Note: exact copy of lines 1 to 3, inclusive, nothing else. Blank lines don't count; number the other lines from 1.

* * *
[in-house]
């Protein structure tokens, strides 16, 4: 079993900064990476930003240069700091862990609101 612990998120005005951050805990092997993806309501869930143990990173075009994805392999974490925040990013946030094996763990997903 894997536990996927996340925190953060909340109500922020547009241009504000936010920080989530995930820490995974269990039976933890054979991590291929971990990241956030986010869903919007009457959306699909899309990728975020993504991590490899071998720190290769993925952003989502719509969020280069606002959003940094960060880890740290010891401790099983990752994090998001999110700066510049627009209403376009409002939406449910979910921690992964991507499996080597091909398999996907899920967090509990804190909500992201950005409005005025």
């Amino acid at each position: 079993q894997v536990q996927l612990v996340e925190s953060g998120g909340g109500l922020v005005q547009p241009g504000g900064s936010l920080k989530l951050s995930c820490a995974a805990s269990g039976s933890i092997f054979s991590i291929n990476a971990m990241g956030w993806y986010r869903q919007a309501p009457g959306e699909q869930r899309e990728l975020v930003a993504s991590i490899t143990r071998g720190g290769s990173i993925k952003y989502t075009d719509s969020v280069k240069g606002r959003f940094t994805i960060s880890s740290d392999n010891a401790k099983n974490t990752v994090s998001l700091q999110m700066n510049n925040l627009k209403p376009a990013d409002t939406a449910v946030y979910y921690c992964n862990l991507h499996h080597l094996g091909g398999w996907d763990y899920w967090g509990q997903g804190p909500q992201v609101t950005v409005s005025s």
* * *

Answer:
[in-house]
């Protein structure tokens, strides 16, 4: 079993900064990476930003240069700091862990609101 612990998120005005951050805990092997993806309501869930143990990173075009994805392999974490925040990013946030094996763990997903 894997536990996927996340925190953060909340109500922020547009241009504000936010920080989530995930820490995974269990039976933890054979991590291929971990990241956030986010869903919007009457959306699909899309990728975020993504991590490899071998720190290769993925952003989502719509969020280069606002959003940094960060880890740290010891401790099983990752994090998001999110700066510049627009209403376009409002939406449910979910921690992964991507499996080597091909398999996907899920967090509990804190909500992201950005409005005025």
């Amino acid at each position: 079993q894997v536990q996927l612990v996340e925190s953060g998120g909340g109500l922020v005005q547009p241009g504000g900064s936010l920080k989530l951050s995930c820490a995974a805990s269990g039976s933890i092997f054979s991590i291929n990476a971990m990241g956030w993806y986010r869903q919007a309501p009457g959306e699909q869930r899309e990728l975020v930003a993504s991590i490899t143990r071998g720190g290769s990173i993925k952003y989502t075009d719509s969020v280069k240069g606002r959003f940094t994805i960060s880890s740290d392999n010891a401790k099983n974490t990752v994090s998001l700091q999110m700066n510049n925040l627009k209403p376009a990013d409002t939406a449910v946030y979910y921690c992964n862990l991507h499996h080597l094996g091909g398999w996907d763990y899920w967090g509990q997903g804190p909500q992201v609101t950005v409005s005025s």